The backprojection operation arises from a formula for inverting the Radon transform. It is used in popular image reconstruction algorithms for computed tomography (CT), spotlight-mode synthetic aperture radar (SAR), and other imaging techniques. All these techniques have one thing in common: the acquired data represents, either directly or after some preprocessing, the Radon transform of the scanned image---a collection of image projections at various angles.
The image reconstruction problem, thus, equals the problem of inverting the Radon transform. The most notable reconstruction methods are Fourier-based techniques that rely on the slice-projection property of the Radon transform, and widely used filtered backprojection (FBP) algorithms.
In the FBP approach, each of the projections in the Radon transform is filtered with a windowed ramp filter and then backprojected to reconstruct the image. The backprojection is the costliest stage of the reconstruction with O(N^3) operations, N being the image size in pixels, whereas Fourier techniques require only O(N^2 log N) operations. Efficient implementation of the backprojection operation is therefore crucial for the overall performance of the algorithm.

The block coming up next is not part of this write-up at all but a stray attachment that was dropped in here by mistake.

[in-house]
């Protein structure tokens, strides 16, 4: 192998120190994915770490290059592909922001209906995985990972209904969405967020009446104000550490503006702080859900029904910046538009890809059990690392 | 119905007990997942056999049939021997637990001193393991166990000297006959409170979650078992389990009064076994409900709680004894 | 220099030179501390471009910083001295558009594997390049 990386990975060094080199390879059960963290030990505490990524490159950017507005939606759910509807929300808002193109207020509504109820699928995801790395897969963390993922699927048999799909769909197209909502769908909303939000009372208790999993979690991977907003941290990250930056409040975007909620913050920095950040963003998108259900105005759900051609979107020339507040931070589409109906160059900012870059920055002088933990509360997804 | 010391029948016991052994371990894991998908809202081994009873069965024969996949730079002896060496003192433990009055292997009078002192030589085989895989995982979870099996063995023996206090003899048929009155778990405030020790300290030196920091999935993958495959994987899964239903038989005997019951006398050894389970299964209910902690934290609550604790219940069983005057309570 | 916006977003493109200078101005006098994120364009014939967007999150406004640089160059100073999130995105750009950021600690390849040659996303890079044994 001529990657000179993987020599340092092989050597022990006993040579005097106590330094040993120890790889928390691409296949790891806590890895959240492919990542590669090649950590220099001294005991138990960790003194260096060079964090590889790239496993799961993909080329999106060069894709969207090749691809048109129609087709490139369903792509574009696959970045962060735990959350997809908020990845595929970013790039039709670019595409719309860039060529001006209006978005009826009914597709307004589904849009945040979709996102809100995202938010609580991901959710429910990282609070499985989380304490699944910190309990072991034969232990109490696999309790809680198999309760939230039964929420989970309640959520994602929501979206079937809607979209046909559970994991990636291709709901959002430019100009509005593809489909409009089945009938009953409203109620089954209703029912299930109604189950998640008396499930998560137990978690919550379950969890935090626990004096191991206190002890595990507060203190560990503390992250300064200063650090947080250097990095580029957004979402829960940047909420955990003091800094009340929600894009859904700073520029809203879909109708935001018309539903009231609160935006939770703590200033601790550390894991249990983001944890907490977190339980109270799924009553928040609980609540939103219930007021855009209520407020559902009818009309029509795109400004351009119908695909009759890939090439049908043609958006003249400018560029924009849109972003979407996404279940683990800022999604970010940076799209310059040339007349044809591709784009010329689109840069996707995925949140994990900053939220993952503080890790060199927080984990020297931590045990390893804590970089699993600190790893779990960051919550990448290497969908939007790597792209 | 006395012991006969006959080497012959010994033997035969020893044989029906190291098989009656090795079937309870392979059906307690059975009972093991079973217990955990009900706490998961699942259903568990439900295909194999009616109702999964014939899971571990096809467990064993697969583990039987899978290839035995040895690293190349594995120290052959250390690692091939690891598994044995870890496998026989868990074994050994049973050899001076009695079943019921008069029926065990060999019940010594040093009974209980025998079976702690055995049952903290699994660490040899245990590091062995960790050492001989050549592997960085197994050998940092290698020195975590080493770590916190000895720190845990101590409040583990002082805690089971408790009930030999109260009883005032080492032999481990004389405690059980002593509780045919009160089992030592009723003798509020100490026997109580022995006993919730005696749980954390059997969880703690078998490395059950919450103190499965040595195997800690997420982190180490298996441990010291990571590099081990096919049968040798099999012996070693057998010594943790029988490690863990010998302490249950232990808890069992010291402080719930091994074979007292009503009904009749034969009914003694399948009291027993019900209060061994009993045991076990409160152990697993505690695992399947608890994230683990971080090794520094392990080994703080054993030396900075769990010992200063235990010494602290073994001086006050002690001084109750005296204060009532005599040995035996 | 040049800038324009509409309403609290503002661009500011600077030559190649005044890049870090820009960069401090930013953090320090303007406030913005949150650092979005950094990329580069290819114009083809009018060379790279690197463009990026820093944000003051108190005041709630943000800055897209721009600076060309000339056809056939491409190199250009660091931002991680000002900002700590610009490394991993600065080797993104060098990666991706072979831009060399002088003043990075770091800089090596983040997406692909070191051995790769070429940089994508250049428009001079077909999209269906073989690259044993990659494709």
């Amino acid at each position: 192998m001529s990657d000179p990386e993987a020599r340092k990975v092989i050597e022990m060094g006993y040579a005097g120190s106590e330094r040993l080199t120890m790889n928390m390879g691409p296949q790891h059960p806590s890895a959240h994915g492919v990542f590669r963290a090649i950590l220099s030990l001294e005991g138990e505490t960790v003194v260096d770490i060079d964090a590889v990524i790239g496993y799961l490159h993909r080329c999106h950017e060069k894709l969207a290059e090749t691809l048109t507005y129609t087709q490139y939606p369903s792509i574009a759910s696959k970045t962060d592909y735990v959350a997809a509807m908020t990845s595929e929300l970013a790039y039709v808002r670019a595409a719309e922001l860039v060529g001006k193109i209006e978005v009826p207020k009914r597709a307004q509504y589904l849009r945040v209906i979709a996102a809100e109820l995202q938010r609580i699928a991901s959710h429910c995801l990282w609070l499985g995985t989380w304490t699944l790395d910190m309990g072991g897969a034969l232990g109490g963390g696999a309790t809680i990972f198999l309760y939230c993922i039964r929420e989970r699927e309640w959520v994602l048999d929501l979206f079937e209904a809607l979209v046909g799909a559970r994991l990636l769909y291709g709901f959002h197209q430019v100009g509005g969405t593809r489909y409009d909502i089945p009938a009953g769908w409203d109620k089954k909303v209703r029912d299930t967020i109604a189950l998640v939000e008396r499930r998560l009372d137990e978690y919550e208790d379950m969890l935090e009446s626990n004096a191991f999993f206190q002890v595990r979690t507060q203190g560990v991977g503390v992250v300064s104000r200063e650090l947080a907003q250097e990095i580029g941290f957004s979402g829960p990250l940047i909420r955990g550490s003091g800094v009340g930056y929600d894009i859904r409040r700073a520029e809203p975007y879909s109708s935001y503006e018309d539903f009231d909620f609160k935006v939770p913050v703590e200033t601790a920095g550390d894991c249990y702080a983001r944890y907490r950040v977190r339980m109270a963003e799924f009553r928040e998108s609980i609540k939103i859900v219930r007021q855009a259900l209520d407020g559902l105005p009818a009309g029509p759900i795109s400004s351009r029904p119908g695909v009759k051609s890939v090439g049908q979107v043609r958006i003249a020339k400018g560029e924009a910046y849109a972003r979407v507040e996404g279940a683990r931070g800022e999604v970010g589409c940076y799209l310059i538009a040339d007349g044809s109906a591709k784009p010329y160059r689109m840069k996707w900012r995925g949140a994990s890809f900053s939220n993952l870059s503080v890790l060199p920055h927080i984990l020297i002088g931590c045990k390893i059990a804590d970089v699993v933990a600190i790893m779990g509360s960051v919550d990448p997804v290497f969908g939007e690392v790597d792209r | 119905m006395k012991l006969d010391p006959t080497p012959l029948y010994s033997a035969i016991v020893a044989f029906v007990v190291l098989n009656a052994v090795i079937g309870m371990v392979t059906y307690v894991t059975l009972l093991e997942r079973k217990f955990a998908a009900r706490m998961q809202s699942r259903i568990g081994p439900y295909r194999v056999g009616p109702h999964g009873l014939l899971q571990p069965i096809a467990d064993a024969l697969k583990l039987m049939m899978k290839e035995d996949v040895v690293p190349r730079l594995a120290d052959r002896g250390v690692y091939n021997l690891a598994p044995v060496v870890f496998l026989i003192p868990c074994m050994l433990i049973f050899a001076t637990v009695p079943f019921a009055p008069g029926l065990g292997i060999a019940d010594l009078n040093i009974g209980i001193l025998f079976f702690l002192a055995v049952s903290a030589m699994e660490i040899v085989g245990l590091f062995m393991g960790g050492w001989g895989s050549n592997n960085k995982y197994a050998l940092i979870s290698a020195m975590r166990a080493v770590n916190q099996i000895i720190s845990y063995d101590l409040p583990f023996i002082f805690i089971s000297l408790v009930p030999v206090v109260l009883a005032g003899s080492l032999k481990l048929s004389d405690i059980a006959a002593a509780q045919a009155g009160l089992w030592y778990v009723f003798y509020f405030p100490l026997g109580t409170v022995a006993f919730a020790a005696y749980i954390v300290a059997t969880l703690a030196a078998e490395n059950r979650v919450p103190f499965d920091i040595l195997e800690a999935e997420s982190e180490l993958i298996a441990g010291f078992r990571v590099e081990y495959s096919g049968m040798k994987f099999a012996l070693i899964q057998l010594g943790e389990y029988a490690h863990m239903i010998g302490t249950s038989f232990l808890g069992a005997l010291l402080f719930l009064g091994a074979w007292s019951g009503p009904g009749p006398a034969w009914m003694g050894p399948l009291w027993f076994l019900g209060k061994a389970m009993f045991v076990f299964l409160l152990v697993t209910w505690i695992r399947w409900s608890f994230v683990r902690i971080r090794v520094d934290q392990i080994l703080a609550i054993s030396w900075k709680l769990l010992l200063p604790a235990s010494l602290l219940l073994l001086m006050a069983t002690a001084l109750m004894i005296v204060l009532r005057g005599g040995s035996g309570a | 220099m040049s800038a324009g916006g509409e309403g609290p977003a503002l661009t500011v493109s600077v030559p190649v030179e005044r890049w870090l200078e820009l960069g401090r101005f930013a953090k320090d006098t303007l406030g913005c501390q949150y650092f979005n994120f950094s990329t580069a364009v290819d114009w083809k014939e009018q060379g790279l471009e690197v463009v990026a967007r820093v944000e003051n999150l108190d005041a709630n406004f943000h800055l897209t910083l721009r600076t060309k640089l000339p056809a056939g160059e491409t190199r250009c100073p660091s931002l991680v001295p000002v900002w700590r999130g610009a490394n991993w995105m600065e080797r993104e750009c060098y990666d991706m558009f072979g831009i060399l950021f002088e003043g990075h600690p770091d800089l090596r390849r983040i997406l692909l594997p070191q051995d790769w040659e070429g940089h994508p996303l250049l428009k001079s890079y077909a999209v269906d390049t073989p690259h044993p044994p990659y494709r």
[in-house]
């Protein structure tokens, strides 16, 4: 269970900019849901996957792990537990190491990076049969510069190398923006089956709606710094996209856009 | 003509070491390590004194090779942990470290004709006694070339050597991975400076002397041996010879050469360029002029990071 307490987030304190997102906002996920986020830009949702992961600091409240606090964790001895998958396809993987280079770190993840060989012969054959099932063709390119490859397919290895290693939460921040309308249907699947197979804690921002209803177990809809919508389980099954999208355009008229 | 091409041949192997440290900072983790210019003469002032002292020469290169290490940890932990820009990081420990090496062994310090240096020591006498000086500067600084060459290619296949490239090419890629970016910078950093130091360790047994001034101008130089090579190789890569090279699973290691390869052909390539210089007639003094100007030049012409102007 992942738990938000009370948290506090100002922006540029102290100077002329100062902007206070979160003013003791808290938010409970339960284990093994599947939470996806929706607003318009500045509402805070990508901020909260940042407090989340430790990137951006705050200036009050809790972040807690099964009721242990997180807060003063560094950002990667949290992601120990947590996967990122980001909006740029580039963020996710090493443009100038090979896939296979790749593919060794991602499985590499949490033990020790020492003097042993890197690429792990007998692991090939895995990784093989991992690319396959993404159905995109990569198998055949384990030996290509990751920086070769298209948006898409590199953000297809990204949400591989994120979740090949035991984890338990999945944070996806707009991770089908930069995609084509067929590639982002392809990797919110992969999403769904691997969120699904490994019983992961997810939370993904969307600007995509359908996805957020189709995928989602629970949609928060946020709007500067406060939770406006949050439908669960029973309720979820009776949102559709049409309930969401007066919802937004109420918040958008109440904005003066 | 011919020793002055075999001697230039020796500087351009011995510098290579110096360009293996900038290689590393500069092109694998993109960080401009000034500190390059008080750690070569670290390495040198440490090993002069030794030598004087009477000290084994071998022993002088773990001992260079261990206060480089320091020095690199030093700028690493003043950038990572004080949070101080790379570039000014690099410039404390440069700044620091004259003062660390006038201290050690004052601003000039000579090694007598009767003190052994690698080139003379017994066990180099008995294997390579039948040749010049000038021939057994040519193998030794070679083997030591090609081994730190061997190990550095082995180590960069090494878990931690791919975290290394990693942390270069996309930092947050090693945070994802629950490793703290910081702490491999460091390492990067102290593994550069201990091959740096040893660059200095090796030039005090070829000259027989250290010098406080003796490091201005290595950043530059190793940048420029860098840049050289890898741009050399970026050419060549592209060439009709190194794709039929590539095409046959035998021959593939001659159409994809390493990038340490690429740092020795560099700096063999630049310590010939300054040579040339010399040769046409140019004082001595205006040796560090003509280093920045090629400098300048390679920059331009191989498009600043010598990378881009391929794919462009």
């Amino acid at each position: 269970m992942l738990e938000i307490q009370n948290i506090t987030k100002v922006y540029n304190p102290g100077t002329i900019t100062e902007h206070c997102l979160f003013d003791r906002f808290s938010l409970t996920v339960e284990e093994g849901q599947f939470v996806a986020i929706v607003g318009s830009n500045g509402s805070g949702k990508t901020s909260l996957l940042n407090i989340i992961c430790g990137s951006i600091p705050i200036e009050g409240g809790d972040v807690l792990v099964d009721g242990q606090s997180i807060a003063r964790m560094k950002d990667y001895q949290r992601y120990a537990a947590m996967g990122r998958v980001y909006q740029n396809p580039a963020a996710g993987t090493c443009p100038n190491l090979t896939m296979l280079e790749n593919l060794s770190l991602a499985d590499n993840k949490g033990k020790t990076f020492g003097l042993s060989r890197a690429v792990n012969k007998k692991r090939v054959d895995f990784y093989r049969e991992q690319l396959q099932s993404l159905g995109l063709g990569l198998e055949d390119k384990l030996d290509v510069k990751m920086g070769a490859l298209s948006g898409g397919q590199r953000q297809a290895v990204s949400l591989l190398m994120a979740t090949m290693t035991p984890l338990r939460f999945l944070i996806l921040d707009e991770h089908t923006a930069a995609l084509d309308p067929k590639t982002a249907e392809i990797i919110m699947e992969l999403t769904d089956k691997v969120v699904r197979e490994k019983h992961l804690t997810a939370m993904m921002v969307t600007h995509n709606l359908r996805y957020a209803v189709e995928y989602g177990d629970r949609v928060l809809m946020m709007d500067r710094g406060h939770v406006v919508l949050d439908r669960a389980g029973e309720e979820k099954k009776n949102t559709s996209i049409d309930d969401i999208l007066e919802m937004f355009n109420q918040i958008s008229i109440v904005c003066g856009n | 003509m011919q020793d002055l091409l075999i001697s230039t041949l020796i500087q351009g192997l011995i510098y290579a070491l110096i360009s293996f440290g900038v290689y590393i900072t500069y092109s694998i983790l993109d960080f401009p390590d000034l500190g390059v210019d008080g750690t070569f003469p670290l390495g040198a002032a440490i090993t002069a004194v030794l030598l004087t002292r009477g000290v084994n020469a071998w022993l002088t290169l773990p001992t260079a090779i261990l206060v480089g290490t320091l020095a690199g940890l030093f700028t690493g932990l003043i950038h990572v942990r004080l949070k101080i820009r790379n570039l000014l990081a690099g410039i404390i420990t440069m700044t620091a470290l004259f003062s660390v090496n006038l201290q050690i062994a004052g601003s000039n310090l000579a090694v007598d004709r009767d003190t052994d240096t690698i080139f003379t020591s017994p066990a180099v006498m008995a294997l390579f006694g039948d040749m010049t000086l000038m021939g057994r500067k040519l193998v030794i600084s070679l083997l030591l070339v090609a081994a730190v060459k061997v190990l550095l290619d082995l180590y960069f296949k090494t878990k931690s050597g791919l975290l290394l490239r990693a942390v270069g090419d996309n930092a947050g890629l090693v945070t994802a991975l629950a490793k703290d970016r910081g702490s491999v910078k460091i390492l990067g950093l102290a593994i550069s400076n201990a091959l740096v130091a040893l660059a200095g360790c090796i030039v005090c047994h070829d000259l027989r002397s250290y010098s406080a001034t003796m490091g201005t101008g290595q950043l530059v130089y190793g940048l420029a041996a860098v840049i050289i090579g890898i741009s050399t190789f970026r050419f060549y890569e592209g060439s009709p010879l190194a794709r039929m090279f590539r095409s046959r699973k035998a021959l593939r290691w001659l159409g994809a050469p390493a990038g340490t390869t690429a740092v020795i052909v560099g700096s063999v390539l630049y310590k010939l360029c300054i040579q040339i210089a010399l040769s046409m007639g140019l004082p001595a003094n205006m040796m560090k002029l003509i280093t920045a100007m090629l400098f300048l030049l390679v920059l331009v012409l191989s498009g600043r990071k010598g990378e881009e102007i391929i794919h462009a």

The fast hierarchical backprojection algorithm (FHBP)  reduces the cost of the backprojection asymptotically to O(N^2 log N) by dividing the problem into smaller problems that require fewer projections for effective reconstruction. We provide a flexible C package that implements different variants of the FHBP algorithm, including the direct O(N^3) backprojection as a special case. The software allows the user to choose parameters that control the depth of the recursion, the amount of oversampling, and the choice of the interpolating function, all designed to exploit possible runtime/distortion tradeoffs.
 S. Basu and Y. Bresler, "O(N^2 log_2(N)) filtered backprojection reconstruction algorithm for tomography,'' IEEE Trans. on Image Processing, vol. 9, pp. 1760--1772, October 2000.
|Runtime and Performance in MFLOPS for different levels of recursion in the fast backprojection. The fastest runtime is obtained when recursing only up to image size 16 x 16 and to continue then with the direct backprojection. For this strategy, we achieve ~500 MFLOPS, about 15% of the peak performance (excluding vector instructions.
See the paper below for more experimental results.